Bubble Wrap

Bubble Wrap
Bubble Wrap

The competition for bubble-wrap becomes intense in our household at this time of year. And it’s not just Sarah’s extraordinarily gregarious Christmas present list which drives the local demand for that commodity.

I have a beekeeping confession to make. It is strange, but true. I wrap my Bermondsey rooftop hives with bubble-wrap in December and January each year. There, I’ve said it.

At Beekeeping Association meetings up and down the country, the great Bubble-Wrap scandal will snap, crackle and pop. Purists will be scandalised. Tea will be left to chill in mugs. Some biscuits may even be left un-nibbled.

I’ve had to come clean: Thames Hive is visible from the Bermondsey Street pavement, its  reptilian epidermis shimmering in the wind. So let’s get the whole story out in the open. This is how it’s done: I start by cutting the 73-inch lengths from an industrial-sized roll (four 18 1/8-inch walls are the dimensions of a National brood box, with an extra inch added to make an overlap). Standing behind each hive, I tighten the bubble wrap around the hive body, then put in a single drawing pin at the top of the overlap to hold the wind-flapping sheet of bubble–wrap in place while I make two key adjustments.

First, I fold up the lower edge of the wrap at the front of the hive and use three drawing pins to steady it in place just above the hive entrance, then I ensure that the top edge of the wrap is not going to asphyxiate the wooden lip of the crown board where it meets the rim of the hive body.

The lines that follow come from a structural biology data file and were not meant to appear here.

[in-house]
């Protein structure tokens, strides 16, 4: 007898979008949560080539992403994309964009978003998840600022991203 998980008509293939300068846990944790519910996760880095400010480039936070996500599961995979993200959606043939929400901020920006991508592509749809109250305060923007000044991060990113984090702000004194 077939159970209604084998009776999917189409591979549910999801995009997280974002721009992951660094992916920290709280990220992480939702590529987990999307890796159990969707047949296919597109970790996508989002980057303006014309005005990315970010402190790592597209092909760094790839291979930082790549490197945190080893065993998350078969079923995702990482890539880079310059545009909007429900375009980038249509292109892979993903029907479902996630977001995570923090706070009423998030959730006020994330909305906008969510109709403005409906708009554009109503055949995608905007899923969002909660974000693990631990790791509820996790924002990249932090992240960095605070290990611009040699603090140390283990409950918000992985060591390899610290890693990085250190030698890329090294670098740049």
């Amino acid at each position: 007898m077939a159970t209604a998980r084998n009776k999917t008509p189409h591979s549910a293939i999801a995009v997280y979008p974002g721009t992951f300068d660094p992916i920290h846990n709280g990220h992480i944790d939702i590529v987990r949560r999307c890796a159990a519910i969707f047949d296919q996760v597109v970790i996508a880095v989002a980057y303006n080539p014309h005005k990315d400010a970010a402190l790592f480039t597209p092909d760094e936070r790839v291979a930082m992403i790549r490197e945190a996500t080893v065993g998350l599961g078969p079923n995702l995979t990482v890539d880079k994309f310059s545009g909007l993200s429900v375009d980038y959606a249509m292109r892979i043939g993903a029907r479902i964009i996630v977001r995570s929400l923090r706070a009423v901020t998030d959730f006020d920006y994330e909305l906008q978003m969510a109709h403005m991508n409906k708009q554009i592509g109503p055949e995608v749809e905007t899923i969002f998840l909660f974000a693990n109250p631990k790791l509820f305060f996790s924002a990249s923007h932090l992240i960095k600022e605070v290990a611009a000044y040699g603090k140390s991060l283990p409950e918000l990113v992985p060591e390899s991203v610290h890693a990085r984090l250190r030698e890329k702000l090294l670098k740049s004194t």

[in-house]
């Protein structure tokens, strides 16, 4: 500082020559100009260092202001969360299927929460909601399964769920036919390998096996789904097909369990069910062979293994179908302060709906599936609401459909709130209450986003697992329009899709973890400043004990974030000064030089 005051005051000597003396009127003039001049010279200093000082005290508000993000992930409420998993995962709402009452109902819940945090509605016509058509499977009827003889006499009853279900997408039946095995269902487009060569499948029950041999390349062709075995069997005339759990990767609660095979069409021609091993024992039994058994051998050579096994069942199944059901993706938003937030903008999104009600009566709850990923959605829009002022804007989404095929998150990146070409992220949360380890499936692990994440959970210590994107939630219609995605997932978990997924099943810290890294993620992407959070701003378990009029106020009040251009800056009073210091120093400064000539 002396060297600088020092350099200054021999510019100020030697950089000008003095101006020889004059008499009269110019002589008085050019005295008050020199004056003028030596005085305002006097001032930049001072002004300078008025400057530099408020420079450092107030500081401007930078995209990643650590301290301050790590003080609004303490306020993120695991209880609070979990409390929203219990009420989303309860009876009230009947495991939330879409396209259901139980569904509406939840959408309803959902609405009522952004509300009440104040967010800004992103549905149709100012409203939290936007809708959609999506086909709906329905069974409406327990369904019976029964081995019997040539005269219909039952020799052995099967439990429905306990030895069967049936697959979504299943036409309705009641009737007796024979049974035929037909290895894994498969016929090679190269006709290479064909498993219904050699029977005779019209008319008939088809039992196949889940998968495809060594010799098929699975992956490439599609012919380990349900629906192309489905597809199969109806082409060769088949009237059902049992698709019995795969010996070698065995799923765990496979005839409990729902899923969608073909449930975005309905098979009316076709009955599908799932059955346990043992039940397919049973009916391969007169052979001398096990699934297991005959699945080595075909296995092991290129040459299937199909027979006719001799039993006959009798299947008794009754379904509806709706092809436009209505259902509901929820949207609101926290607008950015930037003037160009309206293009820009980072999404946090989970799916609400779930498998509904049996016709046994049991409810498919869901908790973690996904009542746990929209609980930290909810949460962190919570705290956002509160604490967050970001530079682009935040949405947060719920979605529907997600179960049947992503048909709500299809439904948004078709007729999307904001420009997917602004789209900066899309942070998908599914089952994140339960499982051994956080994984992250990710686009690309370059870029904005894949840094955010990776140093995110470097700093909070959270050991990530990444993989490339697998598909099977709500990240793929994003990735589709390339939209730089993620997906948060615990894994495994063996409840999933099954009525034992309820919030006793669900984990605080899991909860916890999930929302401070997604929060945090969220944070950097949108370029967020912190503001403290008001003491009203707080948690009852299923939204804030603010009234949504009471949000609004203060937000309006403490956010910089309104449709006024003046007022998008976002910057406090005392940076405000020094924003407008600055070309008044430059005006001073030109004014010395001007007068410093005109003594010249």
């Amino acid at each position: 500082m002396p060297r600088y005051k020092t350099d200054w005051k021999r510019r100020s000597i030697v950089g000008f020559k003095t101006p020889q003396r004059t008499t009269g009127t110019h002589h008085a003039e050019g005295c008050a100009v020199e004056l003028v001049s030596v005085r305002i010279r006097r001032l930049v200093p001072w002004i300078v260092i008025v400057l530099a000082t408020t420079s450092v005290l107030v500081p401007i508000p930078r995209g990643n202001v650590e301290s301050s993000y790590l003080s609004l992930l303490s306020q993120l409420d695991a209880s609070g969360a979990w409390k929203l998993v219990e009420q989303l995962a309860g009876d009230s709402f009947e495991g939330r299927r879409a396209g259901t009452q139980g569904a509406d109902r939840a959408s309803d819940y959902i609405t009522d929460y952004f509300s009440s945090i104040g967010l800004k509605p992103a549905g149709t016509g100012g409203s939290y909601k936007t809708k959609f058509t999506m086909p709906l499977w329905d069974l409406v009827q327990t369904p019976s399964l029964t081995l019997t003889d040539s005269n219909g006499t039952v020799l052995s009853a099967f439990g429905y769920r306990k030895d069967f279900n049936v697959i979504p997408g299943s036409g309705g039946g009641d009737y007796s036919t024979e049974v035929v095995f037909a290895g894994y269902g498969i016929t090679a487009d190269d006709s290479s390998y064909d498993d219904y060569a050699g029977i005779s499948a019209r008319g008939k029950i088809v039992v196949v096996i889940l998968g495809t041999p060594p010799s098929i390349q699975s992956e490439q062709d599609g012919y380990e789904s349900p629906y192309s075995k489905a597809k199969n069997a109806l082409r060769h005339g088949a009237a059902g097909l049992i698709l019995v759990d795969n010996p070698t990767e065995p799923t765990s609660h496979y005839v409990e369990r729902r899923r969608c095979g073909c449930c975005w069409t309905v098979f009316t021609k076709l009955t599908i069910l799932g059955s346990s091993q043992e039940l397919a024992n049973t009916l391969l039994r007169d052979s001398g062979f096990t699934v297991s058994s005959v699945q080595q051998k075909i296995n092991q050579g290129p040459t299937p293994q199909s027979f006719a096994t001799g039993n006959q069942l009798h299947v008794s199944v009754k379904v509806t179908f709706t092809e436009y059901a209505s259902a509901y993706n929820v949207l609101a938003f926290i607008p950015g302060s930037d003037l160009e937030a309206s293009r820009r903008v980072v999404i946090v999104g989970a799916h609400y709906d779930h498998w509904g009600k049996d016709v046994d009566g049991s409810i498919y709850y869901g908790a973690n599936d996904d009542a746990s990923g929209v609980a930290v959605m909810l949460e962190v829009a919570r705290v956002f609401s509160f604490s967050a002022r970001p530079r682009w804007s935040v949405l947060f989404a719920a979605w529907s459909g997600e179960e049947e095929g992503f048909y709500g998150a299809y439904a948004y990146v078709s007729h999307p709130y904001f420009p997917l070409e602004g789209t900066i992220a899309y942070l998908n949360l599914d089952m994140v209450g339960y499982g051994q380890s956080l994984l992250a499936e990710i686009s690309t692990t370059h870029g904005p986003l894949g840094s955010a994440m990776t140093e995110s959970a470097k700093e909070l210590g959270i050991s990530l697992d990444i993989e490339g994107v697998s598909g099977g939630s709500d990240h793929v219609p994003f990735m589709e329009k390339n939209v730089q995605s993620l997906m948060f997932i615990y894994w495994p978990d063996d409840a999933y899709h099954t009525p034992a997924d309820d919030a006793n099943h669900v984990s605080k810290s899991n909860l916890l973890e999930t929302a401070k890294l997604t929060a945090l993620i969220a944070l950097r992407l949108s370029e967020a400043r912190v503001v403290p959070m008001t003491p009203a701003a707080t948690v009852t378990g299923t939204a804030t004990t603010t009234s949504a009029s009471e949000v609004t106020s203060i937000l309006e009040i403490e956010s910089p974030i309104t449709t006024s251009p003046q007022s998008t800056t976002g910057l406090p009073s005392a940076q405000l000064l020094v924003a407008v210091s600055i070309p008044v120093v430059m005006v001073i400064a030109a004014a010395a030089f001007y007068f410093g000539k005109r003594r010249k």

Finally, I pull tight the wrapping around the back of the hive and thumb in the last two drawing pins, mid and bottom, through bubble, deep into the cedar hive wall. Back on goes the metal-topped, insulated, roof (it’s 2-inch Celotex, since you ask) and then the whole hive is strapped up securely. And then it’s done: a Christo installation of air and plastic hugging each hive.

That’s my dastardly method. By what about my motive? That’s quite simple. On my fourth floor rooftop, the hives are exposed to the elemental winter weather, raw rain and wind sweeping across the Dickensian roofscape.  Inside, the cluster of overwintering bees needs to maintain the same temperature as a human body.

Beekeepers will tell you that cold alone doesn’t kill bees. That’s right. Bees are naturally adept at coming through cold winters (Ice Ages, even!), judiciously consuming their honey stores as fuel. But exposure to biting winds, interspersed with episodes of high humidity will stress the bees enormously.

So once horizontal Christmas trees start to appear, carried homewards on people’s shoulders, and the raw December storms wobble the TV aerials, I’ll be decking my rooftop hives with a layer of insulation. By the time the bees emerge next year, healthy and vigorous, the bubble-wrap lengths will be long since unpinned, rolled up and stored away for another winter. And the bare wood of Thames Hive will be warming in the slanting Spring sunshine.

Spring Sunshine On The Apiary
Spring Sunshine On The Apiary

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